I picked up The Great Gatsby three times before I actually enjoyed it. It only took a second read to get The Sun Also Rises. I gave them both second chances because people haven’t shut up about either book since they were published, and if I wasn’t going to find out I’d be wrong before, at least I’d be able to hone my reasons for disliking the books. Win/win. And people I respected—as writers, as readers, as humans—liked them, said I was crazy for not liking them. Hell, when I told Michael Chabon that Mysteries Of Pittsburgh was my Goodbye, Columbus (it made me write my first book the way Goodbye made him write his), he said, “Wow. Really?” and then told me I should read Gatsby. I’m glad I was wrong, and I’m glad I gave the books second (and third) chances. I’m all the richer for it now. I’ve revisited no end of books, bands, movies, shows, and whatnot because someone else’s enthusiasm made me think I’d gotten it wrong. So when someone who by all accounts is smart—clever, even—likes Kerouac intensely, it makes me think I’m the problem.
Back in the early aughts, I took a train to Boston for spring break. Because I’m an idiot, mostly. I boarded with a copy of On The Road that I hadn’t read yet, and if I hadn’t already been barreling north on a train, that book would have made me bolt from wherever I was and drive somewhere far away. It was beyond good. I haven’t reread it since, but reading that book was a magical experience. Then I tried to read Desolation Angels—I think; it might have been Dharma Bums—and didn’t get more than a few pages in. It was the lack of commas. And periods. And that, when there were commas or periods, it followed no system that I could figure out. But that was years ago, and I still have fond memories of reading On The Road, and Ben Gibbard and Jay Farrar made an album inspired by Kerouac’sBig Sur, and I read Gravity’s Rainbow and lost most of my respect for entirely sensible sentence construction, so it seemed like the right time to revisit Kerouac’s writing. I’ve got a real taste for discovering new things that 19-year-old me was wrong about, and when you bring a CD up to the register at a music store, and the cute girl behind the counter says she loves that album, it gives you an even better feeling about the purchase: I’ve made the right decision here.
But then you get the CD home and there are no separate tracks, just one goddamn 53-minute track that you have to fast forward through manually, searching back and forth to see where the songs begin and end. I tried to find out through the Oracle at Google whether or not Kerouac ever revised his writing, ever edited his work, to see if I should be more or less angry than I was, and came up empty-handed. This is sort of a redux of what I thought about You Deserve Nothing, but to the nth degree: the absence of commas makes them more noticeable and, worse yet, makes the ones that are still on the page pop out like road flares. What’s the system being used? Why? Is it just Kerouac writing, probably drunk, and thinking, “Who the fuck cares where I should be putting commas?” I can’t figure it out. I don’t know how much of it is intentional because I can’t think of a single reason there are commas in some places and not in others, besides, maybe, that he was just doing it arbitrarily, when it felt right. And then there are the em dashs that stretch a little bit further across the page than they’re supposed to. Or maybe it’s an optical illusion. They set off asides that aren’t really asides and then dump the reader back into a sentence that was already rushing past them before they were detoured through an unpaved back road. Not to mention (a great way to preface mentioning something) the mysterious disappearing apostrophes in “cant” and “doesnt” and so on, when “it’s” remains unmolested, making the entire thing seem less intentional and more like laziness. “Tho” instead of “though”? I… I just can’t.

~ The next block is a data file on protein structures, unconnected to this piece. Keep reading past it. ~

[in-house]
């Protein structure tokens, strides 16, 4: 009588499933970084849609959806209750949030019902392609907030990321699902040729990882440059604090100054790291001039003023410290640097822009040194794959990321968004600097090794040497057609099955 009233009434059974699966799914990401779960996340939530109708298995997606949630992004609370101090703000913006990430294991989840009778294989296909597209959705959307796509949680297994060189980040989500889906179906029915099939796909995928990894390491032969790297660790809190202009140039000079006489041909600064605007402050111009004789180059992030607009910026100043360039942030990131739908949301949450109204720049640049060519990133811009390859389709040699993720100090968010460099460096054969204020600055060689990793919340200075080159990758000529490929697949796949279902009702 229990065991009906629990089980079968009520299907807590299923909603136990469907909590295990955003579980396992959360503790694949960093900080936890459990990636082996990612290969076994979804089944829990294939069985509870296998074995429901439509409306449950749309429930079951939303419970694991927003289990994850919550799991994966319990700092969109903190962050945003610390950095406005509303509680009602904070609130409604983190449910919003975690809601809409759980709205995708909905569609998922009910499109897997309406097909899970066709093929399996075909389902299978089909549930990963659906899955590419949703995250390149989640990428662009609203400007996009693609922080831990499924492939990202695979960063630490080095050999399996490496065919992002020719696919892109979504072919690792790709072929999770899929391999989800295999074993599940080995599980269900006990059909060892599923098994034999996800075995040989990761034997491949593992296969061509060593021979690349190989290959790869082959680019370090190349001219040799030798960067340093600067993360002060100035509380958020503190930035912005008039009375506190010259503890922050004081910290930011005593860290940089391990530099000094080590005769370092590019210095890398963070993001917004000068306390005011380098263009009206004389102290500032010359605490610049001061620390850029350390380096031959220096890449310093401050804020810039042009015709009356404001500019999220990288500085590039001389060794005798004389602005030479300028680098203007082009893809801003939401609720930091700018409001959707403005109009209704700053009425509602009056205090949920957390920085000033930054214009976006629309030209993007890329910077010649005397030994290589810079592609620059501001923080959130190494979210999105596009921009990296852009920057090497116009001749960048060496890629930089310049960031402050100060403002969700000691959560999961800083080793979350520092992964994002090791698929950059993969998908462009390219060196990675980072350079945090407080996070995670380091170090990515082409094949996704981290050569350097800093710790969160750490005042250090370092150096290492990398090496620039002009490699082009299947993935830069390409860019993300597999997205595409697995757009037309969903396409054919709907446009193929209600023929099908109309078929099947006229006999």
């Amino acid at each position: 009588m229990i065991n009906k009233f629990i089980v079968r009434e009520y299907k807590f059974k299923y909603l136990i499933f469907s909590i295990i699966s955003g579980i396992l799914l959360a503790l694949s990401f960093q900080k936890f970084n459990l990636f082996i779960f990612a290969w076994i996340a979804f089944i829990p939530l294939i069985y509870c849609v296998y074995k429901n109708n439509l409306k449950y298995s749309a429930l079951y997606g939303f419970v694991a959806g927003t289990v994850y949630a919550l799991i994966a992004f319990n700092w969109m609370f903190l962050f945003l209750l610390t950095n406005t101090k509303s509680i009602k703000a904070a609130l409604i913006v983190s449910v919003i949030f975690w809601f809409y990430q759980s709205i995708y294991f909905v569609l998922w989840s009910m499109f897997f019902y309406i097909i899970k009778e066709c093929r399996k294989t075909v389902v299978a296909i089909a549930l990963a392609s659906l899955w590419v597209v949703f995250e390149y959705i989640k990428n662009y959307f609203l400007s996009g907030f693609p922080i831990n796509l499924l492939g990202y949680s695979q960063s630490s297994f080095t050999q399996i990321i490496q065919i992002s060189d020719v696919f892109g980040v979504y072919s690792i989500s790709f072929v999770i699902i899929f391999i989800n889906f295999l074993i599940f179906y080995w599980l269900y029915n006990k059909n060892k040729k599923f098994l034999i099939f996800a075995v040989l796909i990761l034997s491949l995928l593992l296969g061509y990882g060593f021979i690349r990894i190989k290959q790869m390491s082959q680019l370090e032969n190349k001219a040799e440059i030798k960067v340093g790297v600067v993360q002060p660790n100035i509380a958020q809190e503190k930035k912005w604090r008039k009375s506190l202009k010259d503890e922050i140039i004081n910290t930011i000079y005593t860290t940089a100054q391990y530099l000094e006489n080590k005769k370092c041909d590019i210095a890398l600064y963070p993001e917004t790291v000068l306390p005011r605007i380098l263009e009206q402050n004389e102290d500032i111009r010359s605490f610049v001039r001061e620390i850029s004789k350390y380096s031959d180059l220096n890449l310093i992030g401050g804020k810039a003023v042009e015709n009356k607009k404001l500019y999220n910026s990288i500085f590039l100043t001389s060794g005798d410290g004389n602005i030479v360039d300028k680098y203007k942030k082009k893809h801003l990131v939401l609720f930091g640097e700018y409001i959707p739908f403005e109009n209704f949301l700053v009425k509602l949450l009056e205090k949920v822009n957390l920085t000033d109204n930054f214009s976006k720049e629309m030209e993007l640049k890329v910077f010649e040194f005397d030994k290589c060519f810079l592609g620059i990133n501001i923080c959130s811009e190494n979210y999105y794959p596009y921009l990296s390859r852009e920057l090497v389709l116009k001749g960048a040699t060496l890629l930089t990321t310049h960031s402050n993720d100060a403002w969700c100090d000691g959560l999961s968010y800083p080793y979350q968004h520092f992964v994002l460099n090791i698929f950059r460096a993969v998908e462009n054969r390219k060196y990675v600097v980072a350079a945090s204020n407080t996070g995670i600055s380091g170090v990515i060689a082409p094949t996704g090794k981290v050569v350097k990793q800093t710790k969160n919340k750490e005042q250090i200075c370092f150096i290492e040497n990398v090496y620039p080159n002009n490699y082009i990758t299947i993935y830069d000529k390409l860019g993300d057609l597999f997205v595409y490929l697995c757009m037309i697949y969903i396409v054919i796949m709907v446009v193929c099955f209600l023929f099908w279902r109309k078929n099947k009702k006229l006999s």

The imagery and the prose are beautiful when I’m not having to stop and figure out where the pauses are supposed to be. This would probably make me Public Enemy #1 with the Beat Generation, but I truly believe, with all my heart, that a book should tell you how to read it. That’s not to say all writing should follow the same rules, but the proprietary rules of a piece should be taught as the reader reads through it. Pynchon is particularly good at this: Gravity’s Rainbow chucks the standard rules of prose out the window, but there is method to the madness, and you learn how to read the book from the book itself. There’s no such guidance in the first thirty-five pages of Big Sur. It gives me the feeling that Kerouac kind of didn’t give a shit if the reader got it or not, like that would be the test the reader’s worth. The imagery gets bogged down because nothing is happening, for the most part, and there’s this hateful gland somewhere in me that loathes overwhelming amounts of exposition; it’s a self-preservation thing. Honestly, what I dislike about Kerouac’s writing (and this goes for Murakami, too, and to a greater extent) is what I dislike about my own tendencies as a writer. I spend a lot of energy making sure I don’t run off at the mouth describing things and feelings and the like, and when someone else doesn’t, it drives me nuts. Unruly, bad drunks drive me up a fucking wall as well.
The thing that kills me is this: if Kerouac were here, reading this to me, I’d probably love it. Not because, hey, it’s the daddy of the Beats, but because he would be adding invisible commas as he read. There is no beat without commas, without persistent punctuation, the way a song would be impossible to follow if the drummer never gave any indication that there was a tempo being followed. Actually, what really kills me is that as much as I stand behind what I’ve just written here, I’m still half-convinced I’m the one who’s missing the point.